So much to say about the stuff of…
Mandates.
Vaccines.
Masks.
Santas that make kids cry simply because they asked if he could bring them a nerf gun.
Elections.
Election fraud.
Bought elections.
Being tired of the ongoing drama over elections in Georgia.
Being weary from all the Europeans, Australians, and South Africans lecturing us US bloggers
about US politics and policies.
Being tired of folks complaining about those who show their Christmas spirit.
Being tired of the shutdowns of restaurants, bars, and small businesses while Hollywood marches on.
Being sick about any and all things China.
Being sick about all things Russian.
Fake news.
Wokeness.
Riots.
Leftist propaganda.
Antifa.
Black Lives Matters.
Democrats.
Weak Republicans.
Wokeness.
Harry and Megan.
Pandemics.
Lockdowns.
Canceling Christmas.
Abortions.
Did I mention wokeness?
Political commercials.
Robo political calls.
Manipulation.

But I’m afraid that if I start trying to sort out all of this stuff,
I won’t be able to stop…

So instead, allow me to share both an interesting as well as beautiful reflection…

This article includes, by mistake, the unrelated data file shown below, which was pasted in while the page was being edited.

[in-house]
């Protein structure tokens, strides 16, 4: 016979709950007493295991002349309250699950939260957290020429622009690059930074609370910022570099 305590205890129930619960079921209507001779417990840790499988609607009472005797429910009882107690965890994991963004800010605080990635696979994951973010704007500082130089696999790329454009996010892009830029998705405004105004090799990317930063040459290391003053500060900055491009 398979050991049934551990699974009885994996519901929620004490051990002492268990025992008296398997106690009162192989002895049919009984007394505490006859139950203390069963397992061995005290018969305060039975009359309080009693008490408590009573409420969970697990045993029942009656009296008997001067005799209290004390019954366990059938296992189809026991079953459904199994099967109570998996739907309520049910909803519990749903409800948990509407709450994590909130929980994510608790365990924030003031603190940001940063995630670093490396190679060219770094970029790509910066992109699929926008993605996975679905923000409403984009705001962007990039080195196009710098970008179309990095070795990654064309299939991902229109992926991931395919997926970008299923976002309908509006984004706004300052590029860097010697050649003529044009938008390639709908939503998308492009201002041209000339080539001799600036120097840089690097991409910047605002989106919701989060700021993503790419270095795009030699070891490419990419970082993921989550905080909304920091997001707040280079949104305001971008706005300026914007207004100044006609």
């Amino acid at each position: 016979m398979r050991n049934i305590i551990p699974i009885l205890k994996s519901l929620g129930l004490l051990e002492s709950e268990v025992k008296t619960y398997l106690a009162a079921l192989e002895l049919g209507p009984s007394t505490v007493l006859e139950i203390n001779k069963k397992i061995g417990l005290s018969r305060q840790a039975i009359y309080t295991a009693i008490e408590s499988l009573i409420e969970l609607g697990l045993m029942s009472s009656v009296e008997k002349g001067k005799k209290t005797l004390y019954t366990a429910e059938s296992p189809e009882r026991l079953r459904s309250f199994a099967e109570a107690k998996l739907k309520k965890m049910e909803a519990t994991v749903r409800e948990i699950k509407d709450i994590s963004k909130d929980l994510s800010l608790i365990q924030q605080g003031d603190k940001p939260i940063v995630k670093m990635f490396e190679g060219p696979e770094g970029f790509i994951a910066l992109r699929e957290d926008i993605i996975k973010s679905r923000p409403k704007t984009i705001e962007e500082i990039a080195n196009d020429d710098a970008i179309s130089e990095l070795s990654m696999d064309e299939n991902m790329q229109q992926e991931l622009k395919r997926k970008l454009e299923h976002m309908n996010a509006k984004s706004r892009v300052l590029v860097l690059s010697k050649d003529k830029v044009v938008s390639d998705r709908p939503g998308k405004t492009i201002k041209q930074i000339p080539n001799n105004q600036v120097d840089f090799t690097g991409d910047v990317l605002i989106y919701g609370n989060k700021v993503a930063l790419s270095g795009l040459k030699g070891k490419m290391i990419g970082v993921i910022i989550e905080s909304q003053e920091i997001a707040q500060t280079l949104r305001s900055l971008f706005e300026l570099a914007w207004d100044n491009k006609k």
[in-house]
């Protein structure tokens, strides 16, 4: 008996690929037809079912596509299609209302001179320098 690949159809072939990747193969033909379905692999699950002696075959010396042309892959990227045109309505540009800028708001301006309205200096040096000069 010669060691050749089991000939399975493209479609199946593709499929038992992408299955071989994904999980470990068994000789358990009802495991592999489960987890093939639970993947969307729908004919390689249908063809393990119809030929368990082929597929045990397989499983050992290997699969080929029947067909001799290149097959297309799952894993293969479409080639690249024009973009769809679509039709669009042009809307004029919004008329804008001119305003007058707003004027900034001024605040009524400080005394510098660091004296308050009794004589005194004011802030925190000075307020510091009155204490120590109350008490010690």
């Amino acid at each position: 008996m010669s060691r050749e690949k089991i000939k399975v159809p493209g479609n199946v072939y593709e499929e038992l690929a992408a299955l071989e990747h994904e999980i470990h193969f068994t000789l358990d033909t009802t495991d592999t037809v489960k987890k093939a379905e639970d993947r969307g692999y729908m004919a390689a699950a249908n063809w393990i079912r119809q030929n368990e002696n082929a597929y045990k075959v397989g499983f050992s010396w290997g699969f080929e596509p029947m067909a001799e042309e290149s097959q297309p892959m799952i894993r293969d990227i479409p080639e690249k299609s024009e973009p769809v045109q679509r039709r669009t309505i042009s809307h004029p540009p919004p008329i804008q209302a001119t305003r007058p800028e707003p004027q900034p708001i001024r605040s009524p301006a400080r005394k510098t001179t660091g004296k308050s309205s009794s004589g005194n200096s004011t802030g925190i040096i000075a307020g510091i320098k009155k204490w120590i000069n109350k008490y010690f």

a comment I received yesterday regarding the post I had written about the nuttiness
over the attempts being made by the powers that be
to “cancel” out Christmas—with the argument being if we cancel out Christmas,
we will help with the never-ending flattening of the never-ending pandemic.

This from LightWriters:

Shows us just how closely this all seems to tie into the
anti-Christian communist agenda—virus came from there,
many of the masks we are forced to wear are made there—
Yet, our God laughs at the wicked as we read in the Psalms.
He is greater and many will have an opportunity in this ‘crisis’
to think about the true meaning of snd reason for the season.
Shalom and Blessed Christmas

https://5wise.wordpress.com

So instead of trying to begin sorting out all of this insufferable stuff,
allow us rather, during this Advent season, to head toward a deeper space.
A space deep within each of our beings where the ancient piece of the Divine resides.
Where the tender mark of the Creator rests upon the created.
The indelible fingerprint of the master potter permanently engrained
upon the vessel of his creation.

“…And then, just when everything is bearing down on us to such an extent that
we can scarcely withstand it, the Christmas message comes to tell us
that all our ideas are wrong, and that what we take to be evil and dark is
really good and light because it comes from God.
Our eyes are at fault, that is all. God is in the manger, wealth in poverty,
light in darkness, succor in abandonment. No evil can befall us;
whatever men may do to us, they cannot but serve the God who is secretly revealed